See Illinois State Board of Education, Directory of Educational Entities (available at: http://www.isbe.net/research/htmls/directories.htm (last accessed October 15, 2014)).
See http://magicjohnsonbridgescape.com/sites/all/themes/bridgescape/media/MJEB_Broch_Folder_single.pdf (last accessed December 31, 2014).
In addition, Bridgescape Program Director J~ confirmed that Bridgescape’s curriculum and academic assessment criteria parallel that of the Chicago Public School system, and that students receive a traditional Illinois high school diploma upon completion of the program. See 105 ILCS § 5/13B-45. Further, Bridgescape employs staff who meet Illinois certification requirements. See 105 ILCS § 5/13B-65. Thus, Bridgescape appears to meet the intent of an Alternative Learning Opportunity Program.
See Illinois State Board of Education, Directory of Educational Entities (available at: http://www.isbe.net/research/htmls/directories.htm (last accessed December 31, 2014)).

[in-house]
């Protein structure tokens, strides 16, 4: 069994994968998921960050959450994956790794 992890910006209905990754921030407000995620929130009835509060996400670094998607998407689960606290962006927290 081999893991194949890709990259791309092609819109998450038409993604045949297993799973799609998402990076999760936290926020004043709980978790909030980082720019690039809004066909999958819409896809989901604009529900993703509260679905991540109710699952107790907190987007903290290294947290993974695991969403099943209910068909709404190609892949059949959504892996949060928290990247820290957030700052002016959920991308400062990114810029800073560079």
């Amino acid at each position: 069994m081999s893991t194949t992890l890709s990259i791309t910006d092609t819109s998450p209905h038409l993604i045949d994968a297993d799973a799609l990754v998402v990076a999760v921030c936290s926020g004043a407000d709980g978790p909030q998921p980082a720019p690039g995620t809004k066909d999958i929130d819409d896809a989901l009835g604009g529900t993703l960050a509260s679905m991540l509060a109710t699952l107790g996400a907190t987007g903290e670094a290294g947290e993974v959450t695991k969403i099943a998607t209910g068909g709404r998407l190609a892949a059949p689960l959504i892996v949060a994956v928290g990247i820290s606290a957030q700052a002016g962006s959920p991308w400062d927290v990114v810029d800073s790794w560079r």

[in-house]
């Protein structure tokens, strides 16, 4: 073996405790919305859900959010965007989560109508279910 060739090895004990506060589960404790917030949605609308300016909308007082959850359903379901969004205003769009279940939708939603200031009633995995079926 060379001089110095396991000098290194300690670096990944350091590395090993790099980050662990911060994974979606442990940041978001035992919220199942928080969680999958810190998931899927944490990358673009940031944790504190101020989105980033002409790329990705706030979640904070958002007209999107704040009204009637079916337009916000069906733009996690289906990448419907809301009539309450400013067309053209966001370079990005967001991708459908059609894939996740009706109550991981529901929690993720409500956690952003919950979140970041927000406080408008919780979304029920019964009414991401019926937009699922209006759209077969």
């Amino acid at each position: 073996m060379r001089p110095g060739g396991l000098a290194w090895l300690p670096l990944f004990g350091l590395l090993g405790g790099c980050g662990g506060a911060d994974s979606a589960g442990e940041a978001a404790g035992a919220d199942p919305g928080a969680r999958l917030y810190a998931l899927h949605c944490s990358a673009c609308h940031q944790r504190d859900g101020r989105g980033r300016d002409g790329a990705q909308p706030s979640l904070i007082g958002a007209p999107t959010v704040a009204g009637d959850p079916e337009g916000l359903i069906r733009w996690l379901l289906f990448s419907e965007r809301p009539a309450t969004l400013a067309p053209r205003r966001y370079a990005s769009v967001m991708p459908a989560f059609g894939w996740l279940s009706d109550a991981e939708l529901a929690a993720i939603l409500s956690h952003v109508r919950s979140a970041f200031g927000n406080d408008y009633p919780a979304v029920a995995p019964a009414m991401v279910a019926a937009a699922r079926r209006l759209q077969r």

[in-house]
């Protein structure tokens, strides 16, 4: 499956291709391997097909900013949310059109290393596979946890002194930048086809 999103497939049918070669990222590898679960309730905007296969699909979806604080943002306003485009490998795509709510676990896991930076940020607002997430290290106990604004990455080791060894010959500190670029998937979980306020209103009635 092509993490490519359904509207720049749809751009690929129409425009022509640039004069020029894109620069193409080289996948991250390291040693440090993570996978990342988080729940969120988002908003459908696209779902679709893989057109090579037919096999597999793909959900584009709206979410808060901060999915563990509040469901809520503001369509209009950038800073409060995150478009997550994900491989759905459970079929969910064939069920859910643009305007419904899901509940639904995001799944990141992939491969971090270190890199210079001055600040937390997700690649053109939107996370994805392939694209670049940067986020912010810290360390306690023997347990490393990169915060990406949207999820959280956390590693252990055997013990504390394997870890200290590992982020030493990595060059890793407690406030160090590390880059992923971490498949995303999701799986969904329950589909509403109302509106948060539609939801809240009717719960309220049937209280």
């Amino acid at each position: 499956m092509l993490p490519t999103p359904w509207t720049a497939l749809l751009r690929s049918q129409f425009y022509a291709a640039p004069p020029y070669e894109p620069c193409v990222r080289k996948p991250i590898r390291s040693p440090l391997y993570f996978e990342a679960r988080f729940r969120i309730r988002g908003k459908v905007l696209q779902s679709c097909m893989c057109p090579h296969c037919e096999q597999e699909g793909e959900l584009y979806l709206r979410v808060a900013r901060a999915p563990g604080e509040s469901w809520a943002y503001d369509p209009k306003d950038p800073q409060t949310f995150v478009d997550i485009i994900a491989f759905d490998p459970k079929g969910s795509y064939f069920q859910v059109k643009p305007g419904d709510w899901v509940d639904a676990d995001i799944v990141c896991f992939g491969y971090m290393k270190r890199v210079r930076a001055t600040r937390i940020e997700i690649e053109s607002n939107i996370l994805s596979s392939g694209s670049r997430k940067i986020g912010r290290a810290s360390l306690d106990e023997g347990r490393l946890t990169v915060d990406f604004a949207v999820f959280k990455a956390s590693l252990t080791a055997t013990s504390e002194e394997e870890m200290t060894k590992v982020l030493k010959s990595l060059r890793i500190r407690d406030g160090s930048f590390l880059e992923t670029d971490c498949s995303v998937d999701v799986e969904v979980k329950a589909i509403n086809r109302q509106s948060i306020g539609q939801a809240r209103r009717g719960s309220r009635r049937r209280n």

You did not ask whether the claimant meets the attendance requirements. See 42 U.S.C. § 402(d)(1)(B) (requiring “full-time” attendance). However, in addition to attending a qualifying educational institution, a student must meet both state and federal attendance requirements. POMS RS 00205.300 (A). Federal regulations provide at 20 C.F.R. §404.367 that a student attends full-time if his or her scheduled attendance is at least 20 hours per week in at least a 13-week course, barring certain exceptions. 20 C.F.R. § 404.367(b), (c); see also POMS RS 00205.300. State attendance requirements are met if a student is considered full-time based on the school’s standards and practices. POMS RS 000205.300(B). On the Form SSA-1372-BK, Program Director T~ certified that the claimant was scheduled to attend Bridgescape for 25 hours per week, with a course of study of at least 13 weeks. Further, Bridgescape enrollment personnel confirmed on October 10, 2014 that the claimant was enrolled in a full-time program. Accordingly, we find that the claimant meets the requirements for “full-time” attendance under both the Federal and State standards.